Energy efficiency

Did you know that your bicycle gets anywhere from 290-700/mpg, or more? How do they even figure that out? Using equivalent food kcal — no, we do not drink petrol and live to walk about — and physics, of course (the husband would be so proud). Our bodies, our energy efficiency! We humans have been transporting ourselves so efficiently for so long, we ought to take a lesson.

One of the main reasons I got into transportation as a career was because of its contribution to environmental degradation. In many other parts of the country and world, coal or nuclear is the primary energy source, and  short- and long-term health and environmental effects are pretty obvious to the common citizen — if not, please see teacher after class.

In the Pacific Northwest, on the other hand, most of our energy needs are met through hydro power — yes, there is an upside to all that rain! Apart from the salmon’s complaints about getting past dams, hydro is a relatively “clean” energy, and so long as climate change doesn’t dry us out, it’s abundantly cheap.


(c) Northwest Power and Conservation Council

What does this have to do with transportation? Well, turns out that when you take those other energy sources out of the picture, transportation becomes the next biggest emitter of bad things from an environmental point of view. Greenhouse gases, carbon dioxide, and so on — it’s rather a big deal, and it happens every day, everywhere; most importantly, it’s controllable. Needless to say, in the Northwest at least, when you tackle transportation, you’re tackling the environment. Just the kind of “catch two flies with one chopstick” approach that I like to take.

My initial work on passing legislation to improve car emission standards in Washington state became reducing SOV (single occupant vehicle) use became TDM (transportation demand management) became active transportation (AT, aka walking/cycling) became health benefits… It goes on and on, and whenever I have the time to sit back and think about it, I am amazed at the many ways transportation intersects (sts!) our lives. The thing is, everyone has to get somewhere, right?


(c) lanky_mike
Sculpture by Steven Gregory

Bicycles will save the world! But I digress.

Lately I have been enthralled by a local-gone-international movement called EcoDistricts. As I and many others have come to know, transportation is just a part of a bigger better movement. Energy, water, building design, and yes, transportation, can and should be done locally and collectively in order to be more efficient and effective. Making our world a better place from the neighborhood up? One of my favorite activities in the universe!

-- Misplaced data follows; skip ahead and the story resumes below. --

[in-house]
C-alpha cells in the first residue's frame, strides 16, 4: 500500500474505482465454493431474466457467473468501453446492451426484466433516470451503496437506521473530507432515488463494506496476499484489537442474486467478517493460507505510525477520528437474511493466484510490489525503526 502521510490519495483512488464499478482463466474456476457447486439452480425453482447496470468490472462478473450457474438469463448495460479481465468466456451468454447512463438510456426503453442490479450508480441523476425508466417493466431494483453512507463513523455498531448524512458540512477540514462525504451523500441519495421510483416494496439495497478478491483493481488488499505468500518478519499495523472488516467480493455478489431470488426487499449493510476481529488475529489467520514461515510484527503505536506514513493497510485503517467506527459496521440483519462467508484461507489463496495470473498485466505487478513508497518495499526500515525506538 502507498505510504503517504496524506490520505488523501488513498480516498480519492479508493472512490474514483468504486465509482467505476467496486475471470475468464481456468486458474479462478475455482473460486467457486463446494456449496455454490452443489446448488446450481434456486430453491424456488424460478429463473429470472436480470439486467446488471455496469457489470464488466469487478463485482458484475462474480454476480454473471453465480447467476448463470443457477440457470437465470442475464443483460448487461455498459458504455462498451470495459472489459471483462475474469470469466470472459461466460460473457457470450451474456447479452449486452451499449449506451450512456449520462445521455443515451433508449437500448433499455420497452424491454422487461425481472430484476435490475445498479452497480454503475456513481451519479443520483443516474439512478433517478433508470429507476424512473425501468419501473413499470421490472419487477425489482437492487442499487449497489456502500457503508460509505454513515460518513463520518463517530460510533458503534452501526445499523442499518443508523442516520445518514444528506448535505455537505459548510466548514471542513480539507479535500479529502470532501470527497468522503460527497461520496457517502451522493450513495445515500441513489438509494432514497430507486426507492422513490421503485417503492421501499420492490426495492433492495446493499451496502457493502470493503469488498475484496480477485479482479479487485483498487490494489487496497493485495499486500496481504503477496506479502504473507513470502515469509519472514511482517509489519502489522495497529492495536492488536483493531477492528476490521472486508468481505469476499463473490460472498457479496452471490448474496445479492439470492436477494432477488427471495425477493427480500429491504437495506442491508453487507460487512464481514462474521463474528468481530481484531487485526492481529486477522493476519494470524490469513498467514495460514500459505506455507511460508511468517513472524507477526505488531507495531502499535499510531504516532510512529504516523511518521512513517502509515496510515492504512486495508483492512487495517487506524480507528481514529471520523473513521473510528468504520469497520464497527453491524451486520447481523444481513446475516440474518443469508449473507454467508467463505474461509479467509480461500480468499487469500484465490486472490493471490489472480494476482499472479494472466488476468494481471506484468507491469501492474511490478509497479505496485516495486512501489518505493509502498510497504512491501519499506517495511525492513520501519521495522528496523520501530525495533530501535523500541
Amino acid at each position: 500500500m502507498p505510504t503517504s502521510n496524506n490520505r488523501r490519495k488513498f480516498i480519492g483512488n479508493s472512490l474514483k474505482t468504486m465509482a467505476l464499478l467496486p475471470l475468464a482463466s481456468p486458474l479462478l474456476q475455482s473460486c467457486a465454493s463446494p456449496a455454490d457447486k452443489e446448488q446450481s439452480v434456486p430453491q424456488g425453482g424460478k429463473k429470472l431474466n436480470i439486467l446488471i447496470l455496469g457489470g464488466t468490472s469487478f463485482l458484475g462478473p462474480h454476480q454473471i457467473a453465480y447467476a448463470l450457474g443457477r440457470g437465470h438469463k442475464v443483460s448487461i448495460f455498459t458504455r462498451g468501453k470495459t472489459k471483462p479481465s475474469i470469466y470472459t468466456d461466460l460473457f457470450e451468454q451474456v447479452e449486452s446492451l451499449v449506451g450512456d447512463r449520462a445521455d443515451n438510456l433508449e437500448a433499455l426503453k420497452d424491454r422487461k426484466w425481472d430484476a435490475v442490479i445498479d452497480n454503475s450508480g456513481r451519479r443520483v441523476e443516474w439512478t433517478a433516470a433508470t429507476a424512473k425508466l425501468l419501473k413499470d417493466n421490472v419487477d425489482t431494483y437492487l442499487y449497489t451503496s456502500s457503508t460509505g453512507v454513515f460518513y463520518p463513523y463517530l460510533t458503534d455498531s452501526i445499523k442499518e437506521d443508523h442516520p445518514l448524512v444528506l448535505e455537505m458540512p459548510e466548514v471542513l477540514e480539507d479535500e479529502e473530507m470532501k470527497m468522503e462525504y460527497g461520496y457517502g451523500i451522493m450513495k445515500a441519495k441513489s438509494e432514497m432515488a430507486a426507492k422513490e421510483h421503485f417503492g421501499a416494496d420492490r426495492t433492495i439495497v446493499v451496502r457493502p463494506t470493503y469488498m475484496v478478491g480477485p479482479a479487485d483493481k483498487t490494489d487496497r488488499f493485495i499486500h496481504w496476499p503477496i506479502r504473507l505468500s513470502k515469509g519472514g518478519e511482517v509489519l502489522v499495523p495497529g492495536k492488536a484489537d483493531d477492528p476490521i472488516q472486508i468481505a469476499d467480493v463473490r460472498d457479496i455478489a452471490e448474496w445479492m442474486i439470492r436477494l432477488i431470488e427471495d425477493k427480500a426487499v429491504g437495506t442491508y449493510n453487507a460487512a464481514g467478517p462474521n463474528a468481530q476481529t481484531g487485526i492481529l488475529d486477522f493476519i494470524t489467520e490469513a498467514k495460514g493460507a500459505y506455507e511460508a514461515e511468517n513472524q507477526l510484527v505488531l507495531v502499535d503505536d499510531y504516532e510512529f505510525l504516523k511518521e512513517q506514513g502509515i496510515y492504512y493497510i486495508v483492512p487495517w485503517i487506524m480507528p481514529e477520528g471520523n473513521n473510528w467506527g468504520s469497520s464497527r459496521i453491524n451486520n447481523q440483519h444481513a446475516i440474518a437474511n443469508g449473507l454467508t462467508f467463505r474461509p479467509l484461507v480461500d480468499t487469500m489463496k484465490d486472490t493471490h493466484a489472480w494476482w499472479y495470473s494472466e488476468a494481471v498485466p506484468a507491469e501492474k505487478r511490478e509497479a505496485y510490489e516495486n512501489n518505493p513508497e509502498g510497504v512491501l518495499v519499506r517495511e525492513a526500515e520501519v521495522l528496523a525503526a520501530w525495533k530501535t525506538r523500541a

Apart from that obsession, I have been thinking a lot about transportation and its intersections recently, when two articles posted on BikePortland on the same day caught my eye a few weeks back. The first had to do mostly with the economy, and how investing in active transportation was a boon for the economy — for so many reasons (as previously mentioned here). Again, transportation intersects so many facets of our lives, and active transportation makes them so much better: AT allows the rest of the system to be more efficient (read: freight is able to move because the streets aren’t clogged with SOVs); improves the citizenry’s health by getting them moving, thus reducing cost on healthcare needs; improves livability, which in some ways is simply to say people are happy because they’re not stuck in traffic, or feel good because they’re moving their bodies and interacting with the people around them. And, quite simply (though the BP article didn’t explicitly mention this), bicycling and walking for transportation is more efficient, from a fuel-and-money-burning point of view, especially for those short trips that we so often take. Go, economy, go.

Second thing I saw on BP that day was a report on the American Council for an Energy-Efficient Economy, which, for the first time ever, ranked America’s 34 largest cities on what they are doing to save energy and costs in five key areas. Portland came in #2 (woot!), and that, it turns out, is primarily because of our transportation choices (and, I must always say, our ability to make active transportation choices because of Portland’s infrastructure). We are extremely energy efficient when we are walking and cycling for more of our trips, compared with other forms of transportation. So much so, in fact, that the transportation category put us at almost to the top of the entire list, even though the other four areas, for Portland, were rather far from the top. Another win for active transportation’s all-inclusive game-changing power.

I ride my bike and walk for transportation, fun, shopping, not drink-driving, so I don’t have to go to the gym, because it makes me happy, connects me to my neighborhood, I fell in love with my husband on a bicycle, because I love the quality of life that active transportation brings to a city that nothing else can do, and because it makes me feel energy efficient. No, really. I’ve learned so much along the way, greatly enhanced my transportation wonkiness, and multiplied my desire to bring the joy and benefits of active transportation to others in my community through education, advocacy, policy changes, and, when necessary, brute force. Kidding.

There are so many ways to be more efficient, especially we in the United States with our infamous enormous houses, inefficient cars, energy-leaking buildings, and ever-longer commutes… But that situation also gives way to excessive innovation, and that is the beauty of what we see in the neighborhood-scale projects changing our communities for the good.



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